Numbers 22:2-25:9; Micha 5:6-6:8
by Michael Schneider, Jerusalem
We read in our weekly Torah portion about Balak, king of Moab, who was frightened by thevictorious people of Israel after they defeated the mighty Sihon, king of the Amorites, and Og, king of Bashan. (Both of these battles are still remembered in daily Jewish prayers!)
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Two weeks ago the prosecution of Jews was officially re-allowed in Germany by court.
It all started from the Protestant (Lutheran) side quite innocently in the 16th Century when Martin Luther called the German Christians in several books, to destroy the Jews and burn their synagogues. Today, Luther therefore is publicly celebrated again with a ten-year-long celebration of Germany that will culminate in a Celebration of the Lutheran Church of Germany in year 2017 … The ban on ritual circumcision or religious circumcision (Brit Mila) is making life as Jew punishable in Germany again – today! Practically it is impossible to live Judaism again in Germany. But where were the very beginnings of antisemitism that – again – was approved by German Holocaust till 1945 and is now re-approved in Germany today? This question goes to this comment “Balak” by Rabbi Richman.
Video-Commenatry of Rabbi Chaim Richman, The Temple Institute, Jerusalem:
Balak turned to spiritual powers for help: He called upon Balaam, a known seer, to curse Israel! We see that at first Balaam resisted the demands of the king, wanting to obey God. The king sent first messengers then princes to persuade him. God saw Balaam’s heart grow increasingly weak so He allowed him to go: “Rise up and go with them” (22:20). Balaam waited for the ‘green light’ from God. We read how quickly the next morning he packed his donkey and went.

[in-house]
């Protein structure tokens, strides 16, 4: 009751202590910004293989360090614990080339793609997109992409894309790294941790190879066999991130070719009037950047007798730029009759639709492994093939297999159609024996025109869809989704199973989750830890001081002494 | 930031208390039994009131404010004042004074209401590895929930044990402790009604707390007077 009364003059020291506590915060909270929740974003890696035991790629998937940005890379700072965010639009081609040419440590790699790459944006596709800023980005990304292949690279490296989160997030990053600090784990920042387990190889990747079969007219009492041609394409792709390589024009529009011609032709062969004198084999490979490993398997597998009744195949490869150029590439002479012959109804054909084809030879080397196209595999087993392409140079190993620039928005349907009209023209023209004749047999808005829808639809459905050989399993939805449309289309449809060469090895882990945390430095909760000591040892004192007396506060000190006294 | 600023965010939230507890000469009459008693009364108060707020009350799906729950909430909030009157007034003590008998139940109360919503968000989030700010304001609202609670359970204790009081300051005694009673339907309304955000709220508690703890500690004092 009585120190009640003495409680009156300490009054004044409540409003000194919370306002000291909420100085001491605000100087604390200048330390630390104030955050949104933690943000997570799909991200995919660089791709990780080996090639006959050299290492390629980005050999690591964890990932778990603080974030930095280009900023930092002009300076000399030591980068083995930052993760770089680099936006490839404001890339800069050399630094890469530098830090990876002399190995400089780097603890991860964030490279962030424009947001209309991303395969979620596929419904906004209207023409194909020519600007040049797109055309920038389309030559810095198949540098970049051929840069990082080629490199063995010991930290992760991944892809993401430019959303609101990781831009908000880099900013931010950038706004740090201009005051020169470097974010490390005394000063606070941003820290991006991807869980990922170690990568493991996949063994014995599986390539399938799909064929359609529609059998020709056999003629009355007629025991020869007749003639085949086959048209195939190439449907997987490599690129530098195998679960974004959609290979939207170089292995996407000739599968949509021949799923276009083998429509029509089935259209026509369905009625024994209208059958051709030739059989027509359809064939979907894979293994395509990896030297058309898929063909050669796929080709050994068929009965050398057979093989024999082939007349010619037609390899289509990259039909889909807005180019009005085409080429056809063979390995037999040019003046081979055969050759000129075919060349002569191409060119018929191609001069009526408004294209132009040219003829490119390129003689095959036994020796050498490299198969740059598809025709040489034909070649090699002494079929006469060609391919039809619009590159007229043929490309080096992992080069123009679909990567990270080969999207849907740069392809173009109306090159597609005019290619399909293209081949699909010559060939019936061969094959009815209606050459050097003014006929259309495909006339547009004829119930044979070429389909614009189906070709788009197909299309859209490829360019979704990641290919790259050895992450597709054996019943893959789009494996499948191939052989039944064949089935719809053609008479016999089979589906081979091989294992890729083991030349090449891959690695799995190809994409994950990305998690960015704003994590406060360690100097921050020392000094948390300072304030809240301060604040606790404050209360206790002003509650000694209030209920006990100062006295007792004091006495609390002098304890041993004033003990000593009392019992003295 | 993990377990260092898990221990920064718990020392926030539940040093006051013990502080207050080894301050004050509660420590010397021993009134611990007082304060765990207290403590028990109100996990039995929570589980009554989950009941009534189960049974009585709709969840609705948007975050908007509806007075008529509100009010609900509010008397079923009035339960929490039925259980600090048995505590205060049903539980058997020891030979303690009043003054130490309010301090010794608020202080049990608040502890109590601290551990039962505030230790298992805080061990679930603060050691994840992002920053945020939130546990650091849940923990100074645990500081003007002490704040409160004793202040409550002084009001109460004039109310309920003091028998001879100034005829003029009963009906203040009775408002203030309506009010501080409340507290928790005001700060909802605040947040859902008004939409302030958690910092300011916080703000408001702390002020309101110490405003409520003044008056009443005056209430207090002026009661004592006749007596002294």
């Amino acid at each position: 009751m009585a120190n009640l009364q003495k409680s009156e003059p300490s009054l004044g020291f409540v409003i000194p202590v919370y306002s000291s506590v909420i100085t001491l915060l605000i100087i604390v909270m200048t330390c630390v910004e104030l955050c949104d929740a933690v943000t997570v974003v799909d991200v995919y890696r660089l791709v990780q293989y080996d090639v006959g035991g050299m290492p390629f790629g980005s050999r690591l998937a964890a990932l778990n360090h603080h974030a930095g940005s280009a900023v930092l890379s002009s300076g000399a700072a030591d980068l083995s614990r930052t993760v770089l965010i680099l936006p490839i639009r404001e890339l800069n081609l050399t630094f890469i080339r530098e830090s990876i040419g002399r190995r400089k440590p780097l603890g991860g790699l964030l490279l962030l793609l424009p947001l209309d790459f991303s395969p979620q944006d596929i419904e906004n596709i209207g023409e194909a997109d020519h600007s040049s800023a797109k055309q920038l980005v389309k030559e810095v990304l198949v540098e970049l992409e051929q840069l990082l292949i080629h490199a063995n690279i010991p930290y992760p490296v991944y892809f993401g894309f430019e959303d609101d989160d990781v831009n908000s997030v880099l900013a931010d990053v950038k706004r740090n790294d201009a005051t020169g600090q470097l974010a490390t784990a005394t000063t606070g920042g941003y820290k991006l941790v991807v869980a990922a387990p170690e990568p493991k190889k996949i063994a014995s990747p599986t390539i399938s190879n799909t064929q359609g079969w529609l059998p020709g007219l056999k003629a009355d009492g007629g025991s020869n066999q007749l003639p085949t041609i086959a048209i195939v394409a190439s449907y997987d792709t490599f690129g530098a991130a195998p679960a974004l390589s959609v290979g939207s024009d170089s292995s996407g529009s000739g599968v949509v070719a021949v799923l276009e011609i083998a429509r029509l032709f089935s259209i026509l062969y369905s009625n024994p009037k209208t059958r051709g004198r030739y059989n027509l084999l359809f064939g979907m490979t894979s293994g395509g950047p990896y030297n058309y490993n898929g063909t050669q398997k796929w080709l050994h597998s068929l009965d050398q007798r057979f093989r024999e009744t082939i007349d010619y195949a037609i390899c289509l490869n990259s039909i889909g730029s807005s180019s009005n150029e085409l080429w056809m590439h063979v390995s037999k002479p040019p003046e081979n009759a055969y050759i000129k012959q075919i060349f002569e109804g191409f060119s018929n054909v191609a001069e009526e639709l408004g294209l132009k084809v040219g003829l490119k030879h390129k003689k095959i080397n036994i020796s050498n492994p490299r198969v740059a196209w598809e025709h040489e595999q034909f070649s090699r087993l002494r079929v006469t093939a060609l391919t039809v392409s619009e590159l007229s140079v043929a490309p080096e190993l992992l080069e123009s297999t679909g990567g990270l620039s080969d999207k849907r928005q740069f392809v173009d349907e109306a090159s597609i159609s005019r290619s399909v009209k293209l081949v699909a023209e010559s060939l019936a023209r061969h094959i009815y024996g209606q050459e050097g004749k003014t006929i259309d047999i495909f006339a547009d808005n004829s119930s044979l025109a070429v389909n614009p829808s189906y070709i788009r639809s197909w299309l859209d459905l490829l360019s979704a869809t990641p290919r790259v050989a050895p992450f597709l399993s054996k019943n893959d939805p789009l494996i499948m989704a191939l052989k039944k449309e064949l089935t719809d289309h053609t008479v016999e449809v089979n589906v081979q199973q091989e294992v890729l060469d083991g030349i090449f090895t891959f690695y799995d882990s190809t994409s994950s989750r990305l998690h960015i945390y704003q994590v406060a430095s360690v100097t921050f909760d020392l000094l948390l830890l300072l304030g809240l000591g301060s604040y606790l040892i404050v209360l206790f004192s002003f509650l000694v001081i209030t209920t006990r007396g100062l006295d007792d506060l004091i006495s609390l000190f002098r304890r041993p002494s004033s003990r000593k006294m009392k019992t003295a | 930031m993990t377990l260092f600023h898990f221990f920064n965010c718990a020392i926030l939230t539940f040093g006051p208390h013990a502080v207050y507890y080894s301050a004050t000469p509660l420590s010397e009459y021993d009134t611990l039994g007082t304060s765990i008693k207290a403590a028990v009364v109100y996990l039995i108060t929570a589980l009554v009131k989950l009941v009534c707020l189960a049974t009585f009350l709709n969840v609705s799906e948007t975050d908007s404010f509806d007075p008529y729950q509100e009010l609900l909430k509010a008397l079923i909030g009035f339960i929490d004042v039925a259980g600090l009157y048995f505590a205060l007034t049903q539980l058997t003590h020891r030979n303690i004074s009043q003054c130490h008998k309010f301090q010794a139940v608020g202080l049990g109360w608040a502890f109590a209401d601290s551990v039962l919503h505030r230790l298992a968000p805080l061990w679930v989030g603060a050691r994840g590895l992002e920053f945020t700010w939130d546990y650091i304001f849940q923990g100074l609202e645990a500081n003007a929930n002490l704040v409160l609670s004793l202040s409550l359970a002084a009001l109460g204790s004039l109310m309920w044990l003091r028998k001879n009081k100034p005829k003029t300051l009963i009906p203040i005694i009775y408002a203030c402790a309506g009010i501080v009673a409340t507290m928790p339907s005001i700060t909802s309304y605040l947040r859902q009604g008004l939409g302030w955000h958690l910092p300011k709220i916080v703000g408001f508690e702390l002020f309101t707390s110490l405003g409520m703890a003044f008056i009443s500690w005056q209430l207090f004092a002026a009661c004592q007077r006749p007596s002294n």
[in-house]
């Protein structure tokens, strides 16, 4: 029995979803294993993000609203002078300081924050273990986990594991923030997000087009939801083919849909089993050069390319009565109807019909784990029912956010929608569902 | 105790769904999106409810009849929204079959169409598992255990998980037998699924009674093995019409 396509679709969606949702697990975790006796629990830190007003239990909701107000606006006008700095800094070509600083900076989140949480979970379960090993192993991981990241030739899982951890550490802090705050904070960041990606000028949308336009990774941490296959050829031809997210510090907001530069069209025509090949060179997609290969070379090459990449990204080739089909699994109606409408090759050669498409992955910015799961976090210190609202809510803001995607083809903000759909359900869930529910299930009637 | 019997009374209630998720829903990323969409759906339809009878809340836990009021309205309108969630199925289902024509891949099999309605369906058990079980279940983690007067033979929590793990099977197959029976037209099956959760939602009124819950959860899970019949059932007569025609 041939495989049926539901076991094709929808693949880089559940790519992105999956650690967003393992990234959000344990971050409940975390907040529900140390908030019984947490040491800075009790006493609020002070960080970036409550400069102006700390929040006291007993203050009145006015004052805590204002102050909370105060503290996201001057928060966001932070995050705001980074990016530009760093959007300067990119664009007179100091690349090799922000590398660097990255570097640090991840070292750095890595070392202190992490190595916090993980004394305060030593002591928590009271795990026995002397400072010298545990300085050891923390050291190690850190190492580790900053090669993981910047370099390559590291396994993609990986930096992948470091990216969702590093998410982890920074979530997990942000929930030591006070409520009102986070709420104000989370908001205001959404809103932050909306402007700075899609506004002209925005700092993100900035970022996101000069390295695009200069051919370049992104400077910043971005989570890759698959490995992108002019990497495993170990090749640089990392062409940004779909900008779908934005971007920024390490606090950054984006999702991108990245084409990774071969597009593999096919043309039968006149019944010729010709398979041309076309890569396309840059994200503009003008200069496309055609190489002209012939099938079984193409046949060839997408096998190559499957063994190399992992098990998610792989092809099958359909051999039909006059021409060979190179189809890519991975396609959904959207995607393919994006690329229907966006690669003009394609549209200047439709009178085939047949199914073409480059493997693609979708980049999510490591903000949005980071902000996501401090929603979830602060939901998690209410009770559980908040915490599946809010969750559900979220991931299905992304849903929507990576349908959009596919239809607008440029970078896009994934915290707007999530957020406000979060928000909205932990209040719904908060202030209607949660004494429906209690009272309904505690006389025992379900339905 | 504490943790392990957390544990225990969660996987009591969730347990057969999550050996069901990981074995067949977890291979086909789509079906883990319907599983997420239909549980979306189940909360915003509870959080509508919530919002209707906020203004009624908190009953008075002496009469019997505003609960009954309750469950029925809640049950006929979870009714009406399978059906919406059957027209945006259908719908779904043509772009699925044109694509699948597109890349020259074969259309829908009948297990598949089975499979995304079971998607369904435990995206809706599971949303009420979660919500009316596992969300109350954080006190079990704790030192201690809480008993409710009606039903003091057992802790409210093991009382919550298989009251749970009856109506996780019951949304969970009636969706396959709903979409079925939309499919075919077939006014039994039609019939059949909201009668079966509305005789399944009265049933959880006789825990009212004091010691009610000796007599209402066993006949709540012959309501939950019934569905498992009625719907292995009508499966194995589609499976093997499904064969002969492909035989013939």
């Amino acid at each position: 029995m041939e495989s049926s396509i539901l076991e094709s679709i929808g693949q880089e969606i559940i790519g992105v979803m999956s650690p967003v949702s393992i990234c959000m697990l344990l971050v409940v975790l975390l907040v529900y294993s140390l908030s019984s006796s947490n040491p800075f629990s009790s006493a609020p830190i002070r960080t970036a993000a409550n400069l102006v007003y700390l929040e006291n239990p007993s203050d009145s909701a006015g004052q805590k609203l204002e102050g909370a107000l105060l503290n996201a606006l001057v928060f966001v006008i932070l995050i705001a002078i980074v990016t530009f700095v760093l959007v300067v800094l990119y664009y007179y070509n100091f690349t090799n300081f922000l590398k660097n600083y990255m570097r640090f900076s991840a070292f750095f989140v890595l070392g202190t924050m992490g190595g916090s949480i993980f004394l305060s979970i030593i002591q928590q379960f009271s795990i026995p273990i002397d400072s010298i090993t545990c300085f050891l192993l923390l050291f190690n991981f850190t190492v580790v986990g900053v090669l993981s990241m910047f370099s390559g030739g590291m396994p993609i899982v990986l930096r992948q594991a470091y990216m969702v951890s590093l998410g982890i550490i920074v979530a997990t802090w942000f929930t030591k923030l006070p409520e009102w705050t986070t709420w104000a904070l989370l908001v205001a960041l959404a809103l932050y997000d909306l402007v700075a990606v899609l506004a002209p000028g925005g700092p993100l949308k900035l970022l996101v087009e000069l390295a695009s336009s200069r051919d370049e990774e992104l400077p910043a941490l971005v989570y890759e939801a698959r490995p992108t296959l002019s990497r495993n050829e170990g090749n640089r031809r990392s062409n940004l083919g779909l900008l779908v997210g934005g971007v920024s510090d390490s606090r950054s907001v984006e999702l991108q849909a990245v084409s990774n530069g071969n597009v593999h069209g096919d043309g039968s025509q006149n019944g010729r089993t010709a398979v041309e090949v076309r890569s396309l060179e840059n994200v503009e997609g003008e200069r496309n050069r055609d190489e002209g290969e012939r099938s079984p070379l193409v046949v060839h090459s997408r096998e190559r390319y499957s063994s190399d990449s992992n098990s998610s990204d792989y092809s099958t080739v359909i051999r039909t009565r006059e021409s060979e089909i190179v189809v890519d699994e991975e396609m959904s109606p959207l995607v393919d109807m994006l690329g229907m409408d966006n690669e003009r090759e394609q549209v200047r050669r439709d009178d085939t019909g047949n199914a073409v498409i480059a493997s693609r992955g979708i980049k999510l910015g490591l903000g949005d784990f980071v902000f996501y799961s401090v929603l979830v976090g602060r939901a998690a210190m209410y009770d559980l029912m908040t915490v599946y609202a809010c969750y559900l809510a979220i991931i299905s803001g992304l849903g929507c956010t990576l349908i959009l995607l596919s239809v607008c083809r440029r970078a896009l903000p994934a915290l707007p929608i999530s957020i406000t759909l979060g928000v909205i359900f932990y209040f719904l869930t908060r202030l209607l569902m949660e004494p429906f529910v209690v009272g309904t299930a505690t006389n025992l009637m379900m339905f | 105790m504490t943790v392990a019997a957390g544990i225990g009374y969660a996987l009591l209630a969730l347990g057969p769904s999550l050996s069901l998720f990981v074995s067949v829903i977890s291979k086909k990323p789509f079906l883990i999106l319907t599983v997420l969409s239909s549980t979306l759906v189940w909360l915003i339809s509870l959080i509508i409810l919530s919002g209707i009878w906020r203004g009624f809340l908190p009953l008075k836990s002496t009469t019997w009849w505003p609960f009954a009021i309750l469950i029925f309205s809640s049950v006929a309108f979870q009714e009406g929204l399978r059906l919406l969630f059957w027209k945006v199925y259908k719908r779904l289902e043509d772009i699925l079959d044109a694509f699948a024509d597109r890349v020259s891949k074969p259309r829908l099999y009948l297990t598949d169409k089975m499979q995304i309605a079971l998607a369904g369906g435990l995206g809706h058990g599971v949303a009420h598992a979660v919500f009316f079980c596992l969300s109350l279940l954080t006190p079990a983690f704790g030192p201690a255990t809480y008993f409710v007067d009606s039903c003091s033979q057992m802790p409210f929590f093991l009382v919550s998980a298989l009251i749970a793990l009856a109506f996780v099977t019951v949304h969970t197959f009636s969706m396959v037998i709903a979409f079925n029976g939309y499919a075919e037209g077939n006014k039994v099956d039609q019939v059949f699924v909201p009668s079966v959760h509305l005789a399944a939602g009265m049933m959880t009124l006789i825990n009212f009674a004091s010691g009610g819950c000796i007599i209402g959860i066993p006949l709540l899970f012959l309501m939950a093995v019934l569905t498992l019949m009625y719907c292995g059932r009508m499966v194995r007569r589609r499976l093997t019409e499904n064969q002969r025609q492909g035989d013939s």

God used the situation to demonstrate that he can use anyone to proclaim His word, even through a talking donkey.
Later we see that instead of a cursing, Balak had to listen to a blessing on Israel (23:11 and 25) three times. He, like Pharaoh, did not give up easily and it became a power struggle between a human ruler and the “still unknown” God of Israel.
“Blessed is everyone who blesses you (Israel), and cursed is everyone who curses you.” (24:9) However, the story shows us, that the Jewish people are the most cursed people in all history! The United Nations has passed more resolutions condemning Israel than against all other nations put together including Iraq! Of the 175 resolutions of the UN Security Council, 97 were against Israel! (figures 2006)
On the other hand, people, companies and individuals are blessed because they bless Israel whether through practical and financial help or prayer. Yes, this formula still holds good.
A classic example is seen in the history of the two parts of Germany before the reunification. East Germany (GDR) did not want to acknowledge their guilt towards the Jewish people, but West Germany did. Even the Chancellor Konrad Adenauer of West Germany ordered in 1965 compensation payments to Holocaust survivors. The blessing and the curse were obvious: West Germany prospered and became an economic super-power, while the GDR simply did not progress for a period of 40 years. Yes, we are speaking about the same “hard-working” Germans. Just look at the United States, which stands on Israel’s side most of the time and has been blessed for that.
One of Balaam’s blessings even became the introduction of a prayer: “How fair are your tents, O Jacob, Your dwellings, O Israel” (24:5).
Let it be a word of comfort to us: God can change any ordered and planned curse into a blessing!
Shabbat Shalom !